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WELL-BUSINESS CHECKUP

By Tony Hall,2014-05-19 00:51
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WELL-BUSINESS CHECKUP

    WELL-BUSINESS CHECKUP

    A practical guide for local small businesses

     Survey your business

     Evaluate Strengths & Weaknesses

     Develop a plan of action to make your business better

     Focus on needed skills

    WHAT IS A WELL-BUSINESS CHECKUP

    Small businesses often fail because owners are unaware of the many elements that can prevent the business from growing and being successful. Often, small businesses are organized around the manager's specific area of expertise, such as marketing, accounting or production. This specialized expertise often prevents the business owner from recognizing problems that may arise in other parts of the business.

    By doing an audit of key areas of the business, you can determine strengths and weaknesses, and work on making improvements. This should include seven critical business functions: basic planning, general bookkeeping and accounting practices, financial planning and loan proposals, sales and marketing, advertising and promotion, personnel, and production. In the healthy and financially sound small business, these seven functional areas are in balance. In many cases, one cannot work on all seven areas at once. The manager must decide which area to concentrate on based on past practices and the needs of the business. Regular use of this audit instrument can help make the small business manager more efficient.

    This publication will provide the small business entrepreneur with the essentials for con- ducting a comprehensive search for existing or potential problems. The audit was

    designed with small businesses in mind and addresses their unique problems and

    opportunities.

DESIGNING THE AUDIT

    As the first step in determining what small business owner-managers need to know, the audit creators analyzed 900 Small Business Institute (SBI) student counselors' case reports. This analysis showed that the small businesses used consultants to help them obtain essential information for conducting many of their business affairs, such as basic planning, general business practice, accounting, finance and loan procurement,

    advertising and promotion, market research, feasibility studies and operations.

Next, 50 Small Business Development Center (SBDC) client cases were selected at

    random 5 to 6 cases from each SBDC for an in-depth probe. The SBDC’s provide,

    through paid staff and faculty coordinators, in-depth counseling to small businesses. Like the SBI program, SBDC’s generate a client case report that details the current operations of the business and recommendations for improvement. The authors have combined case

    evidence, logical procedures, expert advice and systematic thinking to create a management audit for small businesses. This instrument is not exhaustive, i.e., the business owner/manager still must rely on personal judgment and past experience. However, it does provide a systematic framework to ensure that critical areas have been addressed before action is taken. The audit is a tool, not a replacement for good management skill. Audits and handbooks cannot do the consultant's job; however, effectively designed instruments, such as this audit, can save valuable time for the seasoned as well as the novice small business manager.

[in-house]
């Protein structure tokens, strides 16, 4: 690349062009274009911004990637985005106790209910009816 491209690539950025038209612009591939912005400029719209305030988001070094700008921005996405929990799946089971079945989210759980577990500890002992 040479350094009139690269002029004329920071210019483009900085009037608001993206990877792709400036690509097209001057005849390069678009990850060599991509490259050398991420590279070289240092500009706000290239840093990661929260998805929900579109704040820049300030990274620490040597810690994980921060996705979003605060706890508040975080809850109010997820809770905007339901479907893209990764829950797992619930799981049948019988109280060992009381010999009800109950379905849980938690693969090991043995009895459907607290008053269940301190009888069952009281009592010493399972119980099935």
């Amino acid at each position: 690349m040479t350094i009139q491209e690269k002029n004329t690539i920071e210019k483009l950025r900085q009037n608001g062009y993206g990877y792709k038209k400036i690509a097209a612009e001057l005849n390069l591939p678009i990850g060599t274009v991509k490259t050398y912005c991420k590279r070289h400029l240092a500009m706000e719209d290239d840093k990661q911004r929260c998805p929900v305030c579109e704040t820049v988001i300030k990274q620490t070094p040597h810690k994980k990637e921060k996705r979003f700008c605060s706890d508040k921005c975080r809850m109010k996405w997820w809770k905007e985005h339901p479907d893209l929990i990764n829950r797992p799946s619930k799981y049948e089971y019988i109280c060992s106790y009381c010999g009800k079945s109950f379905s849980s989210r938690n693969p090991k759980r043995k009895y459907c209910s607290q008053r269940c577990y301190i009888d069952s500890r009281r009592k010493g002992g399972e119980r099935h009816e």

In their review of management literature the authors did not find an audit instrument that addressed the needs of small businesses. They studied actual SBI and SBDC case reports to find out what management practices were being used by small business, and used that information to create this audit.

    SBDCs are sponsored by the SBA in partnership with state and local governments, the educational community and the private sector. They provide assistance, counseling and training to prospective and existing business owners. There are more than 1,000 SBDC service locations in all 50 states.

HOW TO USE THIS AUDIT

    In order to gain maximum effectiveness from this audit, the small business manager should answer all questions in the audit, with an affirmative answer indicating no problem and a negative answer indicating the presence of a problem in a specific area.

    After completing the audit, the manager can review the analysis of each section of the

     audit that follows (in the management audit analysis section) to determine what action is most appropriate. The audit analysis provides an overview of how the various elements of the audit are related. The authors have linked the seven critical business functions, basic planning, general bookkeeping and accounting practices, financial planning and loan proposals, sales and marketing, advertising and promotion, personnel and production under three major audits: the management audit, the operations audit and the financial audit.

    In the healthy and financially sound small business, these seven functional areas are in balance. In many cases, one cannot work on all seven areas at once. The manager must decide which area to concentrate on based on past practices and the needs of the business. Regular use of this audit instrument can help make the small business manager more efficient.